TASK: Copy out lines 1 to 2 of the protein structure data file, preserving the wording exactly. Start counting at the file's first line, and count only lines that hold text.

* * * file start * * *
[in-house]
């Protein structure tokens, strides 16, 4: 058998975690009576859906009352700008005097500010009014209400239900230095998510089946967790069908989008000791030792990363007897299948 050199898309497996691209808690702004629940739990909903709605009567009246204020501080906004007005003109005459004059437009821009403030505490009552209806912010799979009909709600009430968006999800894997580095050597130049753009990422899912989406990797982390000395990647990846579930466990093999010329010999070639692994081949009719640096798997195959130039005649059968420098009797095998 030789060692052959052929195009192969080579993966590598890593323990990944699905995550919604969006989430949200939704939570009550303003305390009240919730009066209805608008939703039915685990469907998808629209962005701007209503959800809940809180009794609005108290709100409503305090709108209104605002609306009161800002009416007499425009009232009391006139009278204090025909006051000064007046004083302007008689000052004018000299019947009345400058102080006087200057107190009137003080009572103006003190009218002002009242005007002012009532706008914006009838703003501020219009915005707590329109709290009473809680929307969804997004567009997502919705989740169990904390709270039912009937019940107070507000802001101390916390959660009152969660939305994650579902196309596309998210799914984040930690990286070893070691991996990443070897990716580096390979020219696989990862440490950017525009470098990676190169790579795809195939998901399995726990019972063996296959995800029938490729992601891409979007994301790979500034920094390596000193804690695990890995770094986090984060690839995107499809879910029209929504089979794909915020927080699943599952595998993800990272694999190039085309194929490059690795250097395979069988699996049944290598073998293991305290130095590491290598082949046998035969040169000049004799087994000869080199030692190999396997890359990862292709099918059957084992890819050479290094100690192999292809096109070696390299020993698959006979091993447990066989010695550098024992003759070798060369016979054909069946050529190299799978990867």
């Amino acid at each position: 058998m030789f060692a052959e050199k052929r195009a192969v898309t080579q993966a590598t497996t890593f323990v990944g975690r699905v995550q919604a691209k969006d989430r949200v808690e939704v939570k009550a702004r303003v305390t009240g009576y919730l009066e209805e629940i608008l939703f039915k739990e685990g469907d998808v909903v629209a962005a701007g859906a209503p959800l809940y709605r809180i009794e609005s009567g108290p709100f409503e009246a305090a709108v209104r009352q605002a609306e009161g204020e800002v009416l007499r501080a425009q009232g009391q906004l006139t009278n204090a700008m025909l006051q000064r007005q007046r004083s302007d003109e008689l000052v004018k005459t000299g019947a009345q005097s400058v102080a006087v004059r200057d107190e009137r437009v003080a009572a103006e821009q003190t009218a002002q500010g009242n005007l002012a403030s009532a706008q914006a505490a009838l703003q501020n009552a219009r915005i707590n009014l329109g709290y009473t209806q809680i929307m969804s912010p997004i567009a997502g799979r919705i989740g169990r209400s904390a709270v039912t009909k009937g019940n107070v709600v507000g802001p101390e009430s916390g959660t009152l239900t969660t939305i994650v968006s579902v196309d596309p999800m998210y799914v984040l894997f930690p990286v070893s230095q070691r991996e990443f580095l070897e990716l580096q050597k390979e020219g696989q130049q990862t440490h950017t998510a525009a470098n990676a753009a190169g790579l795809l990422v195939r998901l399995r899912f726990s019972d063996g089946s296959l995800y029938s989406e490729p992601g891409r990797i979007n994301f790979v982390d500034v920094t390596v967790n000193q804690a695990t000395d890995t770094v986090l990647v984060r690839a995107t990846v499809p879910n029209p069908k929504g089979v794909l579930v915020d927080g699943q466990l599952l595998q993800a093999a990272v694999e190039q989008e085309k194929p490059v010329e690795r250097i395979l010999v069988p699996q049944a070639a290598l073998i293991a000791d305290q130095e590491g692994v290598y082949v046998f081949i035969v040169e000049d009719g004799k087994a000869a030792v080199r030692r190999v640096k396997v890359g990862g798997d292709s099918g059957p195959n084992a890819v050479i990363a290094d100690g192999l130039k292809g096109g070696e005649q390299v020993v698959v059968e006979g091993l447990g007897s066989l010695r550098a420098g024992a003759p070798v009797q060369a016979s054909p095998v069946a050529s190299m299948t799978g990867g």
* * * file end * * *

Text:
[in-house]
């Protein structure tokens, strides 16, 4: 058998975690009576859906009352700008005097500010009014209400239900230095998510089946967790069908989008000791030792990363007897299948 050199898309497996691209808690702004629940739990909903709605009567009246204020501080906004007005003109005459004059437009821009403030505490009552209806912010799979009909709600009430968006999800894997580095050597130049753009990422899912989406990797982390000395990647990846579930466990093999010329010999070639692994081949009719640096798997195959130039005649059968420098009797095998 030789060692052959052929195009192969080579993966590598890593323990990944699905995550919604969006989430949200939704939570009550303003305390009240919730009066209805608008939703039915685990469907998808629209962005701007209503959800809940809180009794609005108290709100409503305090709108209104605002609306009161800002009416007499425009009232009391006139009278204090025909006051000064007046004083302007008689000052004018000299019947009345400058102080006087200057107190009137003080009572103006003190009218002002009242005007002012009532706008914006009838703003501020219009915005707590329109709290009473809680929307969804997004567009997502919705989740169990904390709270039912009937019940107070507000802001101390916390959660009152969660939305994650579902196309596309998210799914984040930690990286070893070691991996990443070897990716580096390979020219696989990862440490950017525009470098990676190169790579795809195939998901399995726990019972063996296959995800029938490729992601891409979007994301790979500034920094390596000193804690695990890995770094986090984060690839995107499809879910029209929504089979794909915020927080699943599952595998993800990272694999190039085309194929490059690795250097395979069988699996049944290598073998293991305290130095590491290598082949046998035969040169000049004799087994000869080199030692190999396997890359990862292709099918059957084992890819050479290094100690192999292809096109070696390299020993698959006979091993447990066989010695550098024992003759070798060369016979054909069946050529190299799978990867």